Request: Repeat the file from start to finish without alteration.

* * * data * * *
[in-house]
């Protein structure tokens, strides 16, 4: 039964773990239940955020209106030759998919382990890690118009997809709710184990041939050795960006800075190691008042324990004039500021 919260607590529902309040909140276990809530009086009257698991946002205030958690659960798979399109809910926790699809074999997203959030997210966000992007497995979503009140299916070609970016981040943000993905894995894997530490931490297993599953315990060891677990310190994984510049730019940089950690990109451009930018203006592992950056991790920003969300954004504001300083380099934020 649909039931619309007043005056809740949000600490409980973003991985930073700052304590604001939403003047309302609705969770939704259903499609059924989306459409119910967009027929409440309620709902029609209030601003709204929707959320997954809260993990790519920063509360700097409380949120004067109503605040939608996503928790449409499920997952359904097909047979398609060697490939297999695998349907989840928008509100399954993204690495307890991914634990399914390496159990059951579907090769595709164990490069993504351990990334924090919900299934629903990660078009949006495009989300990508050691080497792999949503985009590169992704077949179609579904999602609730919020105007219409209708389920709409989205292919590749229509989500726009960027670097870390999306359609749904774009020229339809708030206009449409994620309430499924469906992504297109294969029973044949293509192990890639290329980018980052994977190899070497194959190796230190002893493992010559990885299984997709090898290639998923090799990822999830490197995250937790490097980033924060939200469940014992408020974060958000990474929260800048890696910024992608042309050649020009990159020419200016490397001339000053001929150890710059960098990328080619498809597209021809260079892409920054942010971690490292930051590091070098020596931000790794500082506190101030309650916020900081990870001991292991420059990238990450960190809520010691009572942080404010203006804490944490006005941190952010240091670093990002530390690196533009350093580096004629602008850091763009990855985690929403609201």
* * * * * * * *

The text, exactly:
[in-house]
């Protein structure tokens, strides 16, 4: 039964773990239940955020209106030759998919382990890690118009997809709710184990041939050795960006800075190691008042324990004039500021 919260607590529902309040909140276990809530009086009257698991946002205030958690659960798979399109809910926790699809074999997203959030997210966000992007497995979503009140299916070609970016981040943000993905894995894997530490931490297993599953315990060891677990310190994984510049730019940089950690990109451009930018203006592992950056991790920003969300954004504001300083380099934020 649909039931619309007043005056809740949000600490409980973003991985930073700052304590604001939403003047309302609705969770939704259903499609059924989306459409119910967009027929409440309620709902029609209030601003709204929707959320997954809260993990790519920063509360700097409380949120004067109503605040939608996503928790449409499920997952359904097909047979398609060697490939297999695998349907989840928008509100399954993204690495307890991914634990399914390496159990059951579907090769595709164990490069993504351990990334924090919900299934629903990660078009949006495009989300990508050691080497792999949503985009590169992704077949179609579904999602609730919020105007219409209708389920709409989205292919590749229509989500726009960027670097870390999306359609749904774009020229339809708030206009449409994620309430499924469906992504297109294969029973044949293509192990890639290329980018980052994977190899070497194959190796230190002893493992010559990885299984997709090898290639998923090799990822999830490197995250937790490097980033924060939200469940014992408020974060958000990474929260800048890696910024992608042309050649020009990159020419200016490397001339000053001929150890710059960098990328080619498809597209021809260079892409920054942010971690490292930051590091070098020596931000790794500082506190101030309650916020900081990870001991292991420059990238990450960190809520010691009572942080404010203006804490944490006005941190952010240091670093990002530390690196533009350093580096004629602008850091763009990855985690929403609201």